But not all passengers are mourning the loss.
Despite a few bright spots, the rights workers have struggled for many years to gain are under increased attack.
We cannot allow good jobs to be lost so easily, and with such careless disregard from the government of the United States.
There are concerns the plane could be used to evade the law.
If we really want to encourage cheap flights, industry growth and consumer welfare in airlines, the transport minister's way is definitely the best policy.
We should all welcome the federal government's announcement last week signalling that it wants to continue a mutually beneficial relationship with Boeing.
In its battle with the Government of Canada, Boeing's team has taken a dated approach to its public affairs in the Canadian arena.
Ottawa will buy used Australian F-18 jets instead.
My concern is that Canada is once again letting incredible aerospace innovation slip through our fingers and out of the country.
The U.S. Department of Commerce announced a tariff of more than 200 per cent on Bombardier's C-Series regional jet.
In an age when other national governments are beginning to wrestle with the growing inequities in our global economies, Justin Trudeau has emerged as the ultimate trickle-down cheerleader. He believes that if you look after those at the top of the economic food chain everyone will somehow make do.
To say that Bombardier should be allowed to "crash and burn," as some have, is not only heartless for the thousands of workers and their families who would be left in desperate straits as a result, it is bad economic policy. It is important to remember that Bombardier is one of Canada's largest employers.
As the year draws to a close, it's worth looking back at some of the public policy issues that made headlines over the past 12 months, and that have a good chance of being in the news during the next 12 as well.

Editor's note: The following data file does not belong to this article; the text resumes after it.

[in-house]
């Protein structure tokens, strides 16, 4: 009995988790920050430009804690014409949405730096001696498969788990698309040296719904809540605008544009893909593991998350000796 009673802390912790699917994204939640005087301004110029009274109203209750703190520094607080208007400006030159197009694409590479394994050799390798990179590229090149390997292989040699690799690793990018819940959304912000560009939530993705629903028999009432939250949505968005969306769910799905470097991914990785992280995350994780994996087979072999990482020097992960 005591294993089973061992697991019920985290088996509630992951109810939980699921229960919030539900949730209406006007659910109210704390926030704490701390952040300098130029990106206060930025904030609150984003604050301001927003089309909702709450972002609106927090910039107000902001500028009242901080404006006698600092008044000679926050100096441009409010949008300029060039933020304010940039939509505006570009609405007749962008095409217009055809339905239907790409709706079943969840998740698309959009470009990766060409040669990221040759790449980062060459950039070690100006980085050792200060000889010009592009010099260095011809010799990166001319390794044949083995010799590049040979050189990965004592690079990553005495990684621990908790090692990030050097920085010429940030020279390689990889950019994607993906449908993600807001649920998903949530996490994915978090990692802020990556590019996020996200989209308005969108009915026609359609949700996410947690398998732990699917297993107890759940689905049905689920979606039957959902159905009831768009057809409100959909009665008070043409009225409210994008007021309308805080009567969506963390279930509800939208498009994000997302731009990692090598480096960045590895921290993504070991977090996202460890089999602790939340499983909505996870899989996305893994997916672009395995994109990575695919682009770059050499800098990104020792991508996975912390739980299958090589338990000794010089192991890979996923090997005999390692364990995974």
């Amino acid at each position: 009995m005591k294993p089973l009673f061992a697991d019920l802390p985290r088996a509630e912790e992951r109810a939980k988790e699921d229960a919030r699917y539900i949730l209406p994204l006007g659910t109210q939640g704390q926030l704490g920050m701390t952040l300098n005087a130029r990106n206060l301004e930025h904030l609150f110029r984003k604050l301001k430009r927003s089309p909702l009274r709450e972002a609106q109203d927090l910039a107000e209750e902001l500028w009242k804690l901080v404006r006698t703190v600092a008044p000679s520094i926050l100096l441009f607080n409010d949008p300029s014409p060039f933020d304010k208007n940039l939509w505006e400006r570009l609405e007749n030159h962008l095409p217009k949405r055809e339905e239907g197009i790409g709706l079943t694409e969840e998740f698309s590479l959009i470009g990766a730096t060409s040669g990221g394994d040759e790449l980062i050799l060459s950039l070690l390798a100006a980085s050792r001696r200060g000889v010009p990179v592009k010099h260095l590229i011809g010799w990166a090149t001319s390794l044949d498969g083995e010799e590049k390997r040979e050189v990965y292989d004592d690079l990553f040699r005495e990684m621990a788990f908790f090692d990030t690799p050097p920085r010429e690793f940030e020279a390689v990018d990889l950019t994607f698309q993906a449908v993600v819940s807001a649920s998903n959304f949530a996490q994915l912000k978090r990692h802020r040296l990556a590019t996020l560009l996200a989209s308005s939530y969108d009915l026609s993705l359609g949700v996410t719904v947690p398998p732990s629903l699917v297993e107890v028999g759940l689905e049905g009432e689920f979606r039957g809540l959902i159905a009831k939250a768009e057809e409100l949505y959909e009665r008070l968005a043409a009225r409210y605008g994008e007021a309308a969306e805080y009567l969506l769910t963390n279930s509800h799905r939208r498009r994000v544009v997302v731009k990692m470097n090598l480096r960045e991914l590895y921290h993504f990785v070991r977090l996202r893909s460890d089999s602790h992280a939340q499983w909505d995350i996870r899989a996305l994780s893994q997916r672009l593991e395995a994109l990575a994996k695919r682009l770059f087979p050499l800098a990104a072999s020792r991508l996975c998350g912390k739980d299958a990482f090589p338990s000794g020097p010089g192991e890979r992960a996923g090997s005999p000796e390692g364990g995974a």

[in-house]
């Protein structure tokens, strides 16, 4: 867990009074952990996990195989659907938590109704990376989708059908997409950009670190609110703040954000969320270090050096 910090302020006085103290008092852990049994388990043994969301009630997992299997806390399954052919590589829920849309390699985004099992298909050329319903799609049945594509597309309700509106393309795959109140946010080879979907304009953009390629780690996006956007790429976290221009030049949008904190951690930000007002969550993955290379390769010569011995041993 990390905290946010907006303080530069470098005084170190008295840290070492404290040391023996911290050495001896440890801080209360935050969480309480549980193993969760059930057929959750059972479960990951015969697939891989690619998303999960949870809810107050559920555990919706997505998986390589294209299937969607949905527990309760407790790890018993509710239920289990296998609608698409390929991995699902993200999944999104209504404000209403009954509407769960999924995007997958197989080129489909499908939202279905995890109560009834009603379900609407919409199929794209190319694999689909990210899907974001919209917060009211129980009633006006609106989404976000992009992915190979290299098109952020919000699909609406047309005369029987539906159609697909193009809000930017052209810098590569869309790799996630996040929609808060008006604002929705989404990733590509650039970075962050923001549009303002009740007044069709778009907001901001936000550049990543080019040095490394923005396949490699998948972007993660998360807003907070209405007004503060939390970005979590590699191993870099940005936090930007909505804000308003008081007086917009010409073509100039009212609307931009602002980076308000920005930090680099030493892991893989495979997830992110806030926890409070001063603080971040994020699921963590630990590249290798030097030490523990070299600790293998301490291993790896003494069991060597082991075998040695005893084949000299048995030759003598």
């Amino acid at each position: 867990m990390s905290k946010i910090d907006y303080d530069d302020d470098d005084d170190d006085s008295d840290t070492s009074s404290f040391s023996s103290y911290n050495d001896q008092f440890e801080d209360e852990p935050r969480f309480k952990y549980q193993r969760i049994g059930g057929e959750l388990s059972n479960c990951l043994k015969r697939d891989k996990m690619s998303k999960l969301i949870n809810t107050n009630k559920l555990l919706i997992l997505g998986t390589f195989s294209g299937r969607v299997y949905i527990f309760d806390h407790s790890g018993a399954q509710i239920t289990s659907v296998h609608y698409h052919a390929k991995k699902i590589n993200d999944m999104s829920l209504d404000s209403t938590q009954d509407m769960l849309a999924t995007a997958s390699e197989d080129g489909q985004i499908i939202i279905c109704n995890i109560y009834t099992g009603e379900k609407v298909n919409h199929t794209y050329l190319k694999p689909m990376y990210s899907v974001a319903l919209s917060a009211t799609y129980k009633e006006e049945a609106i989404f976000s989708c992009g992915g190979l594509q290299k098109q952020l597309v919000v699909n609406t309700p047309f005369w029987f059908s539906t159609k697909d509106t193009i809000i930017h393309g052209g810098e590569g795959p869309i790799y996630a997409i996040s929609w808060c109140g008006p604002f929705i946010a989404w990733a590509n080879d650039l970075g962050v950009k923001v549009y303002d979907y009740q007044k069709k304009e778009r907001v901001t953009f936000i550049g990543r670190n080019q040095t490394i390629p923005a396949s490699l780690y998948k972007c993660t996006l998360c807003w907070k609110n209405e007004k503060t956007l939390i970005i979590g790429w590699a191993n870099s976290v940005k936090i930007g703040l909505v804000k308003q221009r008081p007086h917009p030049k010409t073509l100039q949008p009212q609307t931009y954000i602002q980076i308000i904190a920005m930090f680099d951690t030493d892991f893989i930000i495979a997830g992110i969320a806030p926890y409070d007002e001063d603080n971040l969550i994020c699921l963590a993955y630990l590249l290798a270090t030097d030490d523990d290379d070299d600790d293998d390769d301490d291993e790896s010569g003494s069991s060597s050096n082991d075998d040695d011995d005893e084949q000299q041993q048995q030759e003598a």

Kevin O'Leary premiers his new reality show this weekend -- an all-too real show, in fact. The man who made a name for himself as the loudest and most offensive cast member of the Dragon's Den reality TV show will be testing the waters at the Conservative Party convention this weekend for a possible leadership bid. He would be a terrible leader. Terrible for the Conservatives and terrible for the national debate in this country. Being offensive and insensitive to the very real needs and wishes of Canadians is not leadership and it's certainly not prime ministerial.
Corporate welfare teaches companies and regions that what's important is about getting your "fair cut" of "free" money. And when your cut isn't perceived as fair, it can turn a wasteful policy into a corrosive, emotional weapon to be used by those with regional grievances.
Iran will need 300 new planes, Bombardier estimates.
As debate about federal support for the biggest player in Canada's aerospace industry, Bombardier, has heated up over the last few months, critics have come forward to say that investing in Bombardier would be a mistake, and that the company should be left to sink or swim on its own. They couldn't be more wrong.
Progressive economist Jim Stanford invites us to reimagine Bombardier's demand for another taxpayer handout as an exciting opportunity for an "equity investment." In his view, focusing on the usual metrics for businesses -- such as "does the company make money?" or "can it actually sell the products it makes?" -- is evidence of a dangerous affliction he refers to as "market fundamentalism."
Just thumb through the party's 2009 donor list for a sense of how widespread the practice of awarding contracts to friends has become. Back then, someone must have woke up on New Year's Day with one hell of a hangover -- not from the night before -- but from the bank balance in the B.C. Liberal party's account.
Canada is a vast country with ample resources, however political and economic machinery in this country are not open enough to create true and genuine marketplace for disruptive ideas. Cultural, artistic and intellectual innovation form the foundation of innovative economies. No nation can stay competitive and economically advanced while stagnating culturally and intellectually. Innovation requires taking risk and being open to new ideas. The biggest obstacles in the way of innovation in Canada are regressive and closed institutions.